Being scared of giving birth when you’re pregnant is not uncommon but what if it’s a severe fear. Here’s what you need to know.
Ask any group of pregnant women their thoughts on labour and you’ll know that a fear around childbirth is, understandably, pretty common.
As many as three quarters of pregnant women will have some degree of fear around pregnancy and childbirth (Melender, 2002). Fears can be wide ranging but include concern about the pain of childbirth, worry for their baby's health and anxiety about interacting with healthcare professionals. For some women, their fear of childbirth will be significant enough to cause tokophobia (Melender, 2002).
What is tokophobia?
Tokophobia, a type of anxiety, is where a person has an extreme fear (phobia) of childbirth that can lead to them avoiding pregnancy altogether. The fear of childbirth becomes overwhelming, and terrifying, and can become physically and emotionally disabling (Hofberg and Brockington, 2000). The worldwide rate of tokophobia in pregnant women is over 1 in 10 (O’Connell et al, 2017). Early research in this area in fathers suggests a tokophobia rate of over 1 in 10 men too (Masoumi and Elyasi, 2021).
Symptoms of tokophobia
Symptoms of tokophobia can include:
- sleep disturbances, including nightmares
- panic attacks
- extreme fear of birth defects, stillbirth or maternal death
- feelings of dread at the thought of pregnancy and birth
- insistence on a caesarean section for the birth.
Who is likely to get tokophobia?
Fears are likely to be more common and intense in parents who have never been pregnant or given birth (primary tokophobia) (Bhatia and Jhanjee, 2012). Women and their partners who have had a previous difficult or traumatic experience of childbirth or pregnancy can also have (secondary) tokophobia.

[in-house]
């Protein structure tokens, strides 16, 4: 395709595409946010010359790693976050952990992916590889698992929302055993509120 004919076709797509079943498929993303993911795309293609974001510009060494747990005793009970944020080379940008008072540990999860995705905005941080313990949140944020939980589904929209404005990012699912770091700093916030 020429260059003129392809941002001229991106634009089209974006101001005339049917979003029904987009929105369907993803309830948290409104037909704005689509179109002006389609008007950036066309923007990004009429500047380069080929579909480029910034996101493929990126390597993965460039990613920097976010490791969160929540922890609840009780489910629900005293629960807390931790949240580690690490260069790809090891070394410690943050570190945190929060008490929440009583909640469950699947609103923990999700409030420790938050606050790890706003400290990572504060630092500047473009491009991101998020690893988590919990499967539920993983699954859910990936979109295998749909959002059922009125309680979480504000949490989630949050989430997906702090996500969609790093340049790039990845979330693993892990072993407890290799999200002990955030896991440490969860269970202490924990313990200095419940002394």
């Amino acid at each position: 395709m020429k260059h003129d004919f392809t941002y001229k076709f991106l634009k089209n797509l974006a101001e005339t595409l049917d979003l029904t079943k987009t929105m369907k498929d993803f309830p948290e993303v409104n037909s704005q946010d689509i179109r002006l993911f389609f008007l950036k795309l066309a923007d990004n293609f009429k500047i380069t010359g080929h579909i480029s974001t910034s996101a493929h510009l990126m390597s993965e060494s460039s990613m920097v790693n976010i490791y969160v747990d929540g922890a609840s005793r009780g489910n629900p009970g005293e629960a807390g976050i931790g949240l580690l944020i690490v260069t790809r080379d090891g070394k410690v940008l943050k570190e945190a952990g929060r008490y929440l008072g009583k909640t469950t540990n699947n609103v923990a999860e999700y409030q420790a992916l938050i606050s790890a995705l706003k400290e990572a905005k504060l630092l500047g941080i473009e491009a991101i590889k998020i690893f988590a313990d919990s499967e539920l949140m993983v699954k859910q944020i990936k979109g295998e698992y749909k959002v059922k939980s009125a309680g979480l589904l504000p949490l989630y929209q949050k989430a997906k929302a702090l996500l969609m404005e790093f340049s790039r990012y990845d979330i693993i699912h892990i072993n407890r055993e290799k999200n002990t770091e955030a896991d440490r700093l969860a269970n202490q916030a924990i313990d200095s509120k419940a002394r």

In some cases, tokophobia is caused by prenatal depression (Scollato and Lampasona, 2013).
Information is limited about the reasons for a fear of childbirth and tokophobia but we know some people have tokophobia due to the following:
- Hearing stories from others close to them who have been through traumatic births (Fisher et al, 2006).
- Fears related to medical care, like ineffective pain control, loss of control, injury or death, or a lack of confidence in the team providing care (Fisher et al, 2006).
- Psychosocial factors like being a young parent or at a social disadvantage (Fisher et al, 2006).
- Psychological factors like low self-esteem, revival of traumatic memories of childhood or psychiatric disorders like depression or anxiety (Fisher et al, 2006).